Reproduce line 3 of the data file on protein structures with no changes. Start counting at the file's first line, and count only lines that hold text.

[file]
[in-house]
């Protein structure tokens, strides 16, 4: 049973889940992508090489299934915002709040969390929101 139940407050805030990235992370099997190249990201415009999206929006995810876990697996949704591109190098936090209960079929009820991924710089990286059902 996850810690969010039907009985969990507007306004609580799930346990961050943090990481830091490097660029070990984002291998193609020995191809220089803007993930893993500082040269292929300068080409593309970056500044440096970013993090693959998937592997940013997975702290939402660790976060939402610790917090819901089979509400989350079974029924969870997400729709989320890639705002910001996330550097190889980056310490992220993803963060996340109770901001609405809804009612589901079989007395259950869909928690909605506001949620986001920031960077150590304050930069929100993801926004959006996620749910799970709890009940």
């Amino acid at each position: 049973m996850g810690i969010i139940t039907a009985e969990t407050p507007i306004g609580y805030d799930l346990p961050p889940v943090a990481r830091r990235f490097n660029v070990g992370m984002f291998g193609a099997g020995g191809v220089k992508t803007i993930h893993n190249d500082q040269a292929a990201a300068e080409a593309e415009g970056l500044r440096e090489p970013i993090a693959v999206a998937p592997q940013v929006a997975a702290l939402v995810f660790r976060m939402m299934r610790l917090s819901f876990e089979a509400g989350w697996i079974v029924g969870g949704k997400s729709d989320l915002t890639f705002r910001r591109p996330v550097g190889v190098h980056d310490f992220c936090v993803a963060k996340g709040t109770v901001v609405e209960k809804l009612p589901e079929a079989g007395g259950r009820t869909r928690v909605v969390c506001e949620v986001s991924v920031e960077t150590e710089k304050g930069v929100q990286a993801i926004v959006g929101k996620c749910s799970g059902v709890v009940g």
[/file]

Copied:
């Amino acid at each position: 049973m996850g810690i969010i139940t039907a009985e969990t407050p507007i306004g609580y805030d799930l346990p961050p889940v943090a990481r830091r990235f490097n660029v070990g992370m984002f291998g193609a099997g020995g191809v220089k992508t803007i993930h893993n190249d500082q040269a292929a990201a300068e080409a593309e415009g970056l500044r440096e090489p970013i993090a693959v999206a998937p592997q940013v929006a997975a702290l939402v995810f660790r976060m939402m299934r610790l917090s819901f876990e089979a509400g989350w697996i079974v029924g969870g949704k997400s729709d989320l915002t890639f705002r910001r591109p996330v550097g190889v190098h980056d310490f992220c936090v993803a963060k996340g709040t109770v901001v609405e209960k809804l009612p589901e079929a079989g007395g259950r009820t869909r928690v909605v969390c506001e949620v986001s991924v920031e960077t150590e710089k304050g930069v929100q990286a993801i926004v959006g929101k996620c749910s799970g059902v709890v009940g």